Of late, our attention spans have waned. We now have a shorter attention span than a goldfish. According to a Microsoft Corp. study the human attention span is 8 seconds, showing the affect of an increasingly digitalized lifestyle on the brain.
Social networks are at the center of today’s interruptive and fast-paced lifestyle. Content created by consumers and brands compete for space on our new feeds, and they don’t all make the cut. While social media does aim to put the world at your fingertips, it also places your content amongst tough competition. Not to mention, Facebook organic reach dropped by 52% in 2016, particularly with respect to brands.
As a result, to succeed at social media, audience retention and content is at the heart of engagement and results. Here’s how to get started.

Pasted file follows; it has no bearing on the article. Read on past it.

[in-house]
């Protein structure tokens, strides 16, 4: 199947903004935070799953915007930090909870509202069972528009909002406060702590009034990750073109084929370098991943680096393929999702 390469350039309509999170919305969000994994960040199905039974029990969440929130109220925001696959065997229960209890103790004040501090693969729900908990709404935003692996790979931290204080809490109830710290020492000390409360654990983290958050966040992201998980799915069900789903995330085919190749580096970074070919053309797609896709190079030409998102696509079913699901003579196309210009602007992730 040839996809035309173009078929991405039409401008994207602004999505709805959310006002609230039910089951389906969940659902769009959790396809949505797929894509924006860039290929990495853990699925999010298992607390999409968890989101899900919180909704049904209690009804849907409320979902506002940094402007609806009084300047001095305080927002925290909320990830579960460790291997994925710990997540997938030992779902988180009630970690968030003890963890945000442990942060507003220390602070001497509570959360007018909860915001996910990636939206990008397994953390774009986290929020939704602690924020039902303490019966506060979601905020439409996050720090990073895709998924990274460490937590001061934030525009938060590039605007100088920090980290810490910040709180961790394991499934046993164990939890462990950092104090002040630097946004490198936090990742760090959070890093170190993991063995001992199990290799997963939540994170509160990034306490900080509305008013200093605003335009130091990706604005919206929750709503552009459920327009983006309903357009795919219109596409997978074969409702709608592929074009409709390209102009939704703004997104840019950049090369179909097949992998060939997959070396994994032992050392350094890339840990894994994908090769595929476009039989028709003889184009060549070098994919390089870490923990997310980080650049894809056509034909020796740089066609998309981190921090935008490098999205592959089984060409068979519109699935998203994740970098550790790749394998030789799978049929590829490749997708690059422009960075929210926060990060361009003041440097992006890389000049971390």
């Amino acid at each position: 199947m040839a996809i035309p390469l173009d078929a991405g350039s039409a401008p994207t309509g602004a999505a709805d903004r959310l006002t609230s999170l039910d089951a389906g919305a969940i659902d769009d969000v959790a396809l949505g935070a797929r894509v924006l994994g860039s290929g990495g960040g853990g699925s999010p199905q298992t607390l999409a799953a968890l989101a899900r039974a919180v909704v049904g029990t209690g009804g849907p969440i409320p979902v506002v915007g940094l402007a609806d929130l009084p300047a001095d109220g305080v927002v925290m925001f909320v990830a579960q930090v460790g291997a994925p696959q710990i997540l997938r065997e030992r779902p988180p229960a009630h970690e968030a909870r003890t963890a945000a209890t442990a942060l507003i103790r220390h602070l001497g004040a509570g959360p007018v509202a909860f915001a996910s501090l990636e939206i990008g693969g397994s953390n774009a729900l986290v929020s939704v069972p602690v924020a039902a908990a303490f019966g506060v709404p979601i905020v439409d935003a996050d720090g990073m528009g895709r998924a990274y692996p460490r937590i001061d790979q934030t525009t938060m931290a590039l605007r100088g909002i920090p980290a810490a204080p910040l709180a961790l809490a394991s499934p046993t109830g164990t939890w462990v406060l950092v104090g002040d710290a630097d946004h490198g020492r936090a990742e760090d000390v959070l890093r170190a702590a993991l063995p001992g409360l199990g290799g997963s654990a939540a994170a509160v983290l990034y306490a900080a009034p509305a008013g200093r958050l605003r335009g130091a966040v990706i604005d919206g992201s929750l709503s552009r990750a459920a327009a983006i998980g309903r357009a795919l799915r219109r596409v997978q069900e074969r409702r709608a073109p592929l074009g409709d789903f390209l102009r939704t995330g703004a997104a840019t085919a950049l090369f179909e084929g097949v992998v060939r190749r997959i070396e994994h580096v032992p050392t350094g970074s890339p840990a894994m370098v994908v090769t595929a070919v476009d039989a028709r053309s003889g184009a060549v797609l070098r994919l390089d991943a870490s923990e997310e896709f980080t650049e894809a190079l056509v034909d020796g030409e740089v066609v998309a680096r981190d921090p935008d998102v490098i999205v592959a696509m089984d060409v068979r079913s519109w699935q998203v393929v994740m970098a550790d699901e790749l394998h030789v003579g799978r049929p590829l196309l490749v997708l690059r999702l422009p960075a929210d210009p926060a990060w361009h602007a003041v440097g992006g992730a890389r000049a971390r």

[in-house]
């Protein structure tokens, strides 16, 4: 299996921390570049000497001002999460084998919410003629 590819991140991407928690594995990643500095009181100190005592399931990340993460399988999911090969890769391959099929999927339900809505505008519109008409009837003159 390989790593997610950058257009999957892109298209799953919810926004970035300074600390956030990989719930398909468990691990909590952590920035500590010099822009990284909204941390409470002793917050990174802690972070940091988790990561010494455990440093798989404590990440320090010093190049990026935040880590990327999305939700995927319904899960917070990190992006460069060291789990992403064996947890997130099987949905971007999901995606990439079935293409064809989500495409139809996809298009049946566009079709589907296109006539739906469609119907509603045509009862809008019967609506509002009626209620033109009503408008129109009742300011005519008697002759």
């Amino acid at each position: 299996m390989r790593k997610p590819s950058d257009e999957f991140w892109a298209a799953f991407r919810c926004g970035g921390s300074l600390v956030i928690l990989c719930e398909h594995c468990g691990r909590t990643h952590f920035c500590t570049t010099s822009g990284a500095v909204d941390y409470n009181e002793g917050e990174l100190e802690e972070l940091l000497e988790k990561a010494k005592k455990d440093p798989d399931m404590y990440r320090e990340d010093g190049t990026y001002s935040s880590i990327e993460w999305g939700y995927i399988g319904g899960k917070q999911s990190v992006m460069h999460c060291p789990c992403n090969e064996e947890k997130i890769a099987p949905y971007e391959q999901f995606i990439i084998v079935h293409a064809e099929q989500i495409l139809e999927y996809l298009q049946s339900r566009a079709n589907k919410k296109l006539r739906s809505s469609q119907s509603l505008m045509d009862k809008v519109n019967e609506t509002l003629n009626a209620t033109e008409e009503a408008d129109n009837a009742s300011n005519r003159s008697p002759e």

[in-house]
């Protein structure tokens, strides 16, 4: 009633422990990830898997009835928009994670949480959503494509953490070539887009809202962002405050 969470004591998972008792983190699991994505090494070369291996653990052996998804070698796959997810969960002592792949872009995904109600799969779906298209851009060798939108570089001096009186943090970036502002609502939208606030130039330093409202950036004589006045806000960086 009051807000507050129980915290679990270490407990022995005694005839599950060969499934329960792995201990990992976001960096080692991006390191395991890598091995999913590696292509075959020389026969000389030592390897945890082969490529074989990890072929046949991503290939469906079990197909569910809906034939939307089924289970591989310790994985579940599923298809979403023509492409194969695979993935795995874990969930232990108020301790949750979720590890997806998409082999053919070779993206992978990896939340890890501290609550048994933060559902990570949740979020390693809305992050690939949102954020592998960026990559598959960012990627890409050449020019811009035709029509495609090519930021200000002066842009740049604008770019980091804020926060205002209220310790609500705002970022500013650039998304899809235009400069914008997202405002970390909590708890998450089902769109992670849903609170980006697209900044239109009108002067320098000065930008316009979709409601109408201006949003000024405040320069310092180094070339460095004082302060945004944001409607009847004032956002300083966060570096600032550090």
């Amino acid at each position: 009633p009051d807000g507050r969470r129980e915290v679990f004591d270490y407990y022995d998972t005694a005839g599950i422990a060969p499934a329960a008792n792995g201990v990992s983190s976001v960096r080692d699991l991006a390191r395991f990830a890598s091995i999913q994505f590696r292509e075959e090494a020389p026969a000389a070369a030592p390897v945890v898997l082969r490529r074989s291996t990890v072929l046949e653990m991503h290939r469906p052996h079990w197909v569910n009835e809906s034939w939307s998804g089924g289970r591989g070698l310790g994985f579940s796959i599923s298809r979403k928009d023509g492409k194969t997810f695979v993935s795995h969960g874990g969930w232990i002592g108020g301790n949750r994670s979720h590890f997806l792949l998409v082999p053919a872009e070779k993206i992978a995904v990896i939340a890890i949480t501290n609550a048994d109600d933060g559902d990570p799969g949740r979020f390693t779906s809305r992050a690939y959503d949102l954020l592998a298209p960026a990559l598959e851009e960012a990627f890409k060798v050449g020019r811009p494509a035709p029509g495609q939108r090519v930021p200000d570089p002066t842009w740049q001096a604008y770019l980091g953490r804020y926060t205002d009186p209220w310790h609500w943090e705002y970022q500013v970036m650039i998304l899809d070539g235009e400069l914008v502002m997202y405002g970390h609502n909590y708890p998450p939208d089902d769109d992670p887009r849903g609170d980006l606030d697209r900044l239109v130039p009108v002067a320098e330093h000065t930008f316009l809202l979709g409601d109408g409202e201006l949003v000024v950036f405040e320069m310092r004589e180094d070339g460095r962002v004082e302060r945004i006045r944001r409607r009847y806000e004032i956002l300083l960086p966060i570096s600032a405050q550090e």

1. Scale micro opportunities
Gary Vaynerchuk has astutely pointed out, “Giving a shit doesn’t scale.” Most successful people and brands are built by cultivating real relationships with people. Your ideal customers use social media to vent, ask for help and share opinions. You can locate these conversations and add value exactly when they need it.
These are micro opportunities that can help you make memorable impressions and acquire new fans. Sometimes, the people you create value for end up becoming passionate brand advocates – the best case scenario of a micro-opportunity.
Discover micro opportunities by targeting a niche audience. Meanwhile, with technology it is possible to catch and scale micro-opportunities. Use a mix of social media monitoring tools, Twitter lists and blogger outreach tools to identify and leverage micro opportunities.
2. Turn likes to trust
Likes are ineffective as emotive indicators because they can mean many things. Sometimes, I like posts even when they don’t strongly resonate with me. That could be why Facebook expanded reactions to allow for more expression.